Michael Mostovski was born in the former Soviet Union to a Jewish father and non-Jewish mother. He underwent a conversion to Judaism through an independent Orthodox religious court in Israel last month. The court is unrecognized by the Israeli chief rabbinate, which means that for the State of Israel, nothing has changed in the status of Mostovski, his wife Masha — also born to a Jewish father and non-Jewish mother — and their three daughters, who were all also converted in the Efrat beit din.
Joining the Mostovskis earlier this month were another four children and five adult converts who underwent an independent conversion through the Efrat bais din under the auspices of Rabbi Shlomo Riskin. To date, some 80 converts have elected to become members of the Jewish People through these new independent courts, which are brought together through a coordinating body calling itself “Giyur Kahalacha” (conversion according to halacha).
Founded by Modern Orthodox rabbis — Efrat’s Riskin, Rabbi Nachum Rabinovitch from Ma’ale Adumim, Rabbi Haim Amsalem, Otniel’s Rabbi Re’em HaCohen, Rabbi Shaul (Seth) Farber and head of the Tzohar rabbinical movement Rabbi David Stav — the Giyur Kahalacha movement has a goal of making 1,000 converts, a large number of them children, in its first year of operations; it went live in August.
The Giyur Kahalacha movement opens up a number of deeper questions. Among them: Who will marry — and perform the marriage ceremonies of — this new mass of non-officially recognized Jews?
Allowing a small glimpse of one possible path in the movement’s long-term strategy, Ish-Shalom hypothesized that if Riskin and Stav, for example, who are also officially recognized regional rabbis of the Israeli rabbinate, were to register such a convert couple for Jewish marriage, then they would have to be recognized by the State of Israel.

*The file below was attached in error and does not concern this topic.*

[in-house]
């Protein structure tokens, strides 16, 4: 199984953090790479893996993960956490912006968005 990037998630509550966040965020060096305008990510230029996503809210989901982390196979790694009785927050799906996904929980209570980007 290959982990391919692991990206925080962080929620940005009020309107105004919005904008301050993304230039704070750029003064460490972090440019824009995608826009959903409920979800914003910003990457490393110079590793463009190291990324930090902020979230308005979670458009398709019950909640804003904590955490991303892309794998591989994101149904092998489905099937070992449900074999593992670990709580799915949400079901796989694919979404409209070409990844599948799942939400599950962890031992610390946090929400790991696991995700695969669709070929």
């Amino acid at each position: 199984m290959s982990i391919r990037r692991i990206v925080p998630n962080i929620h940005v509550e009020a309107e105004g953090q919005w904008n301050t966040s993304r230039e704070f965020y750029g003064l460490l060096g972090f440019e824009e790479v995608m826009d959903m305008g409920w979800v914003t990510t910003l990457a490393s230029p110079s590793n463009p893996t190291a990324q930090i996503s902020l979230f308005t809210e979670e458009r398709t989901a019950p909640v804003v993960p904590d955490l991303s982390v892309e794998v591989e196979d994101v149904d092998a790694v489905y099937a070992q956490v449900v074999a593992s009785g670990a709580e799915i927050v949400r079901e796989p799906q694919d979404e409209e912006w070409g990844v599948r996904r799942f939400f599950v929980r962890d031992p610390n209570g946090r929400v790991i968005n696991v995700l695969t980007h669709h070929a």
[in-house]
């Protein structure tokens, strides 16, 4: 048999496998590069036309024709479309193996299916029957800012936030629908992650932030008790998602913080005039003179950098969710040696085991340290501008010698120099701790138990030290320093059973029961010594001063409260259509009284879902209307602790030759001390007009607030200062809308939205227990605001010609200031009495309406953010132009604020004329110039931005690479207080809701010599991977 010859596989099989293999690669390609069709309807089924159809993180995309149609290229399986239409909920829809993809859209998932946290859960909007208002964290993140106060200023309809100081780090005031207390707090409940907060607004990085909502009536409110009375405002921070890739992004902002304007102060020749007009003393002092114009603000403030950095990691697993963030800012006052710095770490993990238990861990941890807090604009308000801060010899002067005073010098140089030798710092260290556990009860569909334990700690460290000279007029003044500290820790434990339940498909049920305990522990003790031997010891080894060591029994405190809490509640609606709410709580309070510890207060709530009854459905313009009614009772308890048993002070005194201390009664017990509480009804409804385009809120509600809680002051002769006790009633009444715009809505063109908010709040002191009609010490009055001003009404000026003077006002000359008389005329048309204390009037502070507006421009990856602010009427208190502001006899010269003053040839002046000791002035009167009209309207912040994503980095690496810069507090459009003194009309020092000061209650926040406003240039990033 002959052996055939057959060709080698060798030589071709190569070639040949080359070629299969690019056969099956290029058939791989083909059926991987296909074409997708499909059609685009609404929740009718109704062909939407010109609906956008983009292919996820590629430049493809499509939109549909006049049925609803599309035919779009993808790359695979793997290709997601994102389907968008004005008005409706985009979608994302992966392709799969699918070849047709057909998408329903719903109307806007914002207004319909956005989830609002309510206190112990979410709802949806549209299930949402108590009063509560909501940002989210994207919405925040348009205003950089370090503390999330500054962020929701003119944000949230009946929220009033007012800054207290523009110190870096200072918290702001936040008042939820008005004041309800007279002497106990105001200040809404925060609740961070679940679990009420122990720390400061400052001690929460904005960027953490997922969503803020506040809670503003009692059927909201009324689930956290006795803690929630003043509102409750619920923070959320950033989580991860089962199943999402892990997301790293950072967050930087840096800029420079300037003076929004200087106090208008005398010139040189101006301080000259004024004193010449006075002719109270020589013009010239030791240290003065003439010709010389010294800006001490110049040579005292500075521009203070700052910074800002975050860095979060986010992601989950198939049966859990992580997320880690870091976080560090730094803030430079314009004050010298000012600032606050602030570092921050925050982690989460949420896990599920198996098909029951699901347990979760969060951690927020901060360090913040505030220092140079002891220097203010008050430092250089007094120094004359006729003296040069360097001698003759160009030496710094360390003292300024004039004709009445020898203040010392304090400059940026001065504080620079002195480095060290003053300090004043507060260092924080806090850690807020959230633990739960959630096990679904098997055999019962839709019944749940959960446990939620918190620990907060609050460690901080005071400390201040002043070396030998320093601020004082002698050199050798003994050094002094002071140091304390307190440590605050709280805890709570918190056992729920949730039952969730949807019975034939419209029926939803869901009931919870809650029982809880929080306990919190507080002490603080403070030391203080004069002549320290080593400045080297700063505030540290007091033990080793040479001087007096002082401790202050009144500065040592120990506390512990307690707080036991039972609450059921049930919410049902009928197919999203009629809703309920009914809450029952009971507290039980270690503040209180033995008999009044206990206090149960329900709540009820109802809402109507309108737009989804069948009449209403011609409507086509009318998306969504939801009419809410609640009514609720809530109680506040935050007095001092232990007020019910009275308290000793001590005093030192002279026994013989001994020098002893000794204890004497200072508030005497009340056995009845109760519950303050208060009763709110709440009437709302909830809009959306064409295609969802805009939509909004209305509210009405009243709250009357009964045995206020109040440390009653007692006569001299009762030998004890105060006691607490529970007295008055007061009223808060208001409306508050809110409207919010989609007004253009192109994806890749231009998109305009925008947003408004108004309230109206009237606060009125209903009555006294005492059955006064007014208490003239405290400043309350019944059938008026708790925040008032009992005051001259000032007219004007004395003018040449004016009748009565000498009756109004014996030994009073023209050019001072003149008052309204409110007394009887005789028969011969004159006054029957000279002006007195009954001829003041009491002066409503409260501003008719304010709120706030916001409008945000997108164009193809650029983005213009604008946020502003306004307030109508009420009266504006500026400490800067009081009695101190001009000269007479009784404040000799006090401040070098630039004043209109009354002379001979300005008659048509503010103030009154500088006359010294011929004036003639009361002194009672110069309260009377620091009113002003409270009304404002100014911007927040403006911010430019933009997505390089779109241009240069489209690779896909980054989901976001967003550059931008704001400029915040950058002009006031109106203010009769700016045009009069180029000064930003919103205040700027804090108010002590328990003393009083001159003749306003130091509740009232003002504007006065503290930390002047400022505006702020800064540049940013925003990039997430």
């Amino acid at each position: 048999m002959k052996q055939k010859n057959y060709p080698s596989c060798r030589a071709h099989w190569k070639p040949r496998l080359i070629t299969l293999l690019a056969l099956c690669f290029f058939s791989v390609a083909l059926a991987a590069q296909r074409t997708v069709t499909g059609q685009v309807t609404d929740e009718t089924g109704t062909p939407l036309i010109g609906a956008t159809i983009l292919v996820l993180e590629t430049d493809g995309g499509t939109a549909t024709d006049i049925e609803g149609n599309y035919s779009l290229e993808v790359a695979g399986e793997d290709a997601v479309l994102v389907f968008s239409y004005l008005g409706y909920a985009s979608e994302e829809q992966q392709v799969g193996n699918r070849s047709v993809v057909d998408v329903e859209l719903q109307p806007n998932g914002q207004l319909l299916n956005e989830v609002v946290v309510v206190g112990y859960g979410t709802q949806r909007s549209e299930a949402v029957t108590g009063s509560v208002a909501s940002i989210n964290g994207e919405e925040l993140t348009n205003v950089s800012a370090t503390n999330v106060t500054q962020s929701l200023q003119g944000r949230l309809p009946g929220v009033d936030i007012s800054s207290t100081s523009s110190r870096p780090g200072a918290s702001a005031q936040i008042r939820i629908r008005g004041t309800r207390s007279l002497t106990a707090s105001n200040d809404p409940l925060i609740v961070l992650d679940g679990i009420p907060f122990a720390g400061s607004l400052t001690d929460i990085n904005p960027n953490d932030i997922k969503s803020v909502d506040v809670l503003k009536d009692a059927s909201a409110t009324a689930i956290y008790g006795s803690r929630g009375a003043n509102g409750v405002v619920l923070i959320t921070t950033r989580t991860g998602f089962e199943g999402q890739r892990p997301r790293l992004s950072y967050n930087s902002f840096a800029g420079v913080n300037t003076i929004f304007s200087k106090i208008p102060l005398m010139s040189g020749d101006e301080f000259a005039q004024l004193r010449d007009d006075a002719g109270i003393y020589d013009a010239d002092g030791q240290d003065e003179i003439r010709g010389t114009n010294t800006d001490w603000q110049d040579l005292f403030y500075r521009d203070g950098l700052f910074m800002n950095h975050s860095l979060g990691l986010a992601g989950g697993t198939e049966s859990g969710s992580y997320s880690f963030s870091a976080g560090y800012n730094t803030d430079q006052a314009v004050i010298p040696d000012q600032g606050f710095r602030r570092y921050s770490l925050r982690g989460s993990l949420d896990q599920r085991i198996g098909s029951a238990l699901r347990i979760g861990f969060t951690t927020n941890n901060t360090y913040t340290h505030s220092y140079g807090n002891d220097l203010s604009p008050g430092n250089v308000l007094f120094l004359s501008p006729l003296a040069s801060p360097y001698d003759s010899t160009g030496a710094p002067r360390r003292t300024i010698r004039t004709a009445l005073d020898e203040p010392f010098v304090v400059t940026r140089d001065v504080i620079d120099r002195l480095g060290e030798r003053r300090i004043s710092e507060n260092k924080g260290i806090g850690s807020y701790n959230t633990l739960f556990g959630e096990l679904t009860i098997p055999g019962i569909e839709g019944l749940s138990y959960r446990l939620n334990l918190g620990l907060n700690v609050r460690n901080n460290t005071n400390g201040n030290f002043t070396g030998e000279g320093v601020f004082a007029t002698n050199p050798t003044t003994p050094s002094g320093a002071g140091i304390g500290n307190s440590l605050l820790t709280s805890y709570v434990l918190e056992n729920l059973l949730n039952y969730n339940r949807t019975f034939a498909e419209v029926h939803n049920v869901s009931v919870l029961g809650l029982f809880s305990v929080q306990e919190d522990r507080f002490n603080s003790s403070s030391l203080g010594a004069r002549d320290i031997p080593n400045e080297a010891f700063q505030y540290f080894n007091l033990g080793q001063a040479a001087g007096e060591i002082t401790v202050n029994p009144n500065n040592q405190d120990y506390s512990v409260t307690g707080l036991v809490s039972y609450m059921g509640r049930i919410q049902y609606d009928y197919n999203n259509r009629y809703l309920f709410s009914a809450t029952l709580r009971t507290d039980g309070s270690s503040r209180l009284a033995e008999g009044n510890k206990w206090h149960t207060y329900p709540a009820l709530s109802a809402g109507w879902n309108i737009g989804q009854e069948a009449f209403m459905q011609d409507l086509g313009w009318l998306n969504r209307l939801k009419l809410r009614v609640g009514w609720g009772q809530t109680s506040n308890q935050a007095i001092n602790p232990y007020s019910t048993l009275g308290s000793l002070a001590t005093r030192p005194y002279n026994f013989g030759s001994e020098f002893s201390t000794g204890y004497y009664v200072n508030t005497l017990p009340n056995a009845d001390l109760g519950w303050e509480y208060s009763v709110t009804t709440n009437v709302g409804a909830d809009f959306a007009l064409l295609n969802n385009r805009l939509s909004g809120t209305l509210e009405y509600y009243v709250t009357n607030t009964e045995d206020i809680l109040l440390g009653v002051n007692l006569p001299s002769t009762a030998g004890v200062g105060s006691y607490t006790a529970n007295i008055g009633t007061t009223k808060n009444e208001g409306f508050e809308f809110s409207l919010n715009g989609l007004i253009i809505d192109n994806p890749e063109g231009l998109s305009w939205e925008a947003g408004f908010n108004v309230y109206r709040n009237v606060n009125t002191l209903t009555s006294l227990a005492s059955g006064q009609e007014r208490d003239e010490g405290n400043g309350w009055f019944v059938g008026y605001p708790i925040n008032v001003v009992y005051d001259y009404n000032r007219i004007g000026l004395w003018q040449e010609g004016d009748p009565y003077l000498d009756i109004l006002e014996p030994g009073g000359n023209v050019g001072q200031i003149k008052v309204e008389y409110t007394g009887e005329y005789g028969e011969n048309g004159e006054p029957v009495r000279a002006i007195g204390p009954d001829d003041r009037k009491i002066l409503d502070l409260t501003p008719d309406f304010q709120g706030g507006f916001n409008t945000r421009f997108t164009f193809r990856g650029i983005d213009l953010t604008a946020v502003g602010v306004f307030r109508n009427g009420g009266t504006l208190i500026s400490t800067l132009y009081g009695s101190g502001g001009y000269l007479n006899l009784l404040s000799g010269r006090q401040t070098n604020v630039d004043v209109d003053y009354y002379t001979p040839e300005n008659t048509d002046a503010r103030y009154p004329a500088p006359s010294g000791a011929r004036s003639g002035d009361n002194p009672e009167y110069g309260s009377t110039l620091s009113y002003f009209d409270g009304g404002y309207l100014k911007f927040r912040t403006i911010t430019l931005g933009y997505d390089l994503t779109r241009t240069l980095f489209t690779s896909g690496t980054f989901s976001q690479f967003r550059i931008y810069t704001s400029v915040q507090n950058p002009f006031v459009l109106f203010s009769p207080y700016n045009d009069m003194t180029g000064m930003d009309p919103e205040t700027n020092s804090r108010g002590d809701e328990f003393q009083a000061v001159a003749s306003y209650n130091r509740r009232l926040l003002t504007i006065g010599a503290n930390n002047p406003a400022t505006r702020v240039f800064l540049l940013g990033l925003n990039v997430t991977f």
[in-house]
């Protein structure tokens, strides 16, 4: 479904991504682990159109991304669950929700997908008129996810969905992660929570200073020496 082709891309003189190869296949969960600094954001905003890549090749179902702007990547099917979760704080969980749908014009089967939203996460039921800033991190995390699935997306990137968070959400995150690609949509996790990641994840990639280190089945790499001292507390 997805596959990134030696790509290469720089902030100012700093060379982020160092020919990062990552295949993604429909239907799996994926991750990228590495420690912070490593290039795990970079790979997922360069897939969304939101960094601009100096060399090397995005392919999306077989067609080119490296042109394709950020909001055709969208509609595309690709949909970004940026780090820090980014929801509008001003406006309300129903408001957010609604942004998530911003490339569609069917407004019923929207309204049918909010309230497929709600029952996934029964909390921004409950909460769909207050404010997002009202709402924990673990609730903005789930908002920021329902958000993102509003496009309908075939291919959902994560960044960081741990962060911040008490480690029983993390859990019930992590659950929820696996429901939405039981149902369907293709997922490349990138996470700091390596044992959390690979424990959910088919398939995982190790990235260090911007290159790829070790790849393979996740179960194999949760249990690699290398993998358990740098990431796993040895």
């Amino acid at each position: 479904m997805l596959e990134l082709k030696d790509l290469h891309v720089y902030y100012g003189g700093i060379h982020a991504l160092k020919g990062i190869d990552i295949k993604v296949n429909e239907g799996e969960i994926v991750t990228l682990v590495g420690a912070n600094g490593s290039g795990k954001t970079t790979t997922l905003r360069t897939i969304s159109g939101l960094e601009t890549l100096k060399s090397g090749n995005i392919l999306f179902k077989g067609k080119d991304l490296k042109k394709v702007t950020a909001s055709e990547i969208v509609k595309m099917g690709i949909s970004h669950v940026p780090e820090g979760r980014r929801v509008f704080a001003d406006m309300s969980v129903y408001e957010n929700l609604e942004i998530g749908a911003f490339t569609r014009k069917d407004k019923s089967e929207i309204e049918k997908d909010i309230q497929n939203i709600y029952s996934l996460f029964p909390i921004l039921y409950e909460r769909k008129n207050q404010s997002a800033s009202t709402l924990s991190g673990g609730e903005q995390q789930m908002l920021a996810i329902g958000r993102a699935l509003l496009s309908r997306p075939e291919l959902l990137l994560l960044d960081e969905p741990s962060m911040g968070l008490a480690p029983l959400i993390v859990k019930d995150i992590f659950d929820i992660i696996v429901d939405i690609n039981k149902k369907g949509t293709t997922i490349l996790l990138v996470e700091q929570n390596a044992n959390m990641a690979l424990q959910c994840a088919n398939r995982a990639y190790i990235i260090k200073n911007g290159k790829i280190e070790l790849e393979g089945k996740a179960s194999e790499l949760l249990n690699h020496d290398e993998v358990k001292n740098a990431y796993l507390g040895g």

“Part of the process [of registering a couple] requires determining if the couple is Jewish. I have the right to make this determination,” said Riskin, who added that until about 13 years ago, he also had the rabbinate’s authority to perform conversions as a local rabbi.
The focus of Giyur Kahalacha is on FSU immigrants and their children. But when asked by The Times of Israel, Riskin said he would include in this model of expedited conversions Reform and Conservative Jews who were raised Jewish and made aliyah to Israel, but are not considered halachic Jews by the chief rabbinate.
Currently in Israel there is a trend among many liberal-minded Orthodox couples to bypass the rabbinate and marry in illegal, unauthorized wedding ceremonies.
On the question of marriage between two of the Giyur Kahalacha converts, one knowledgeable religious rights activist told The Times of Israel that it would likely not be illegal to perform the wedding because neither would be recognized as Jewish by the rabbinate, and therefore not eligible for a state marriage.
Stav flew to the US last week to explain the Giyur Kahalacha initiative and garner support for it.
Read more at Times of Israel.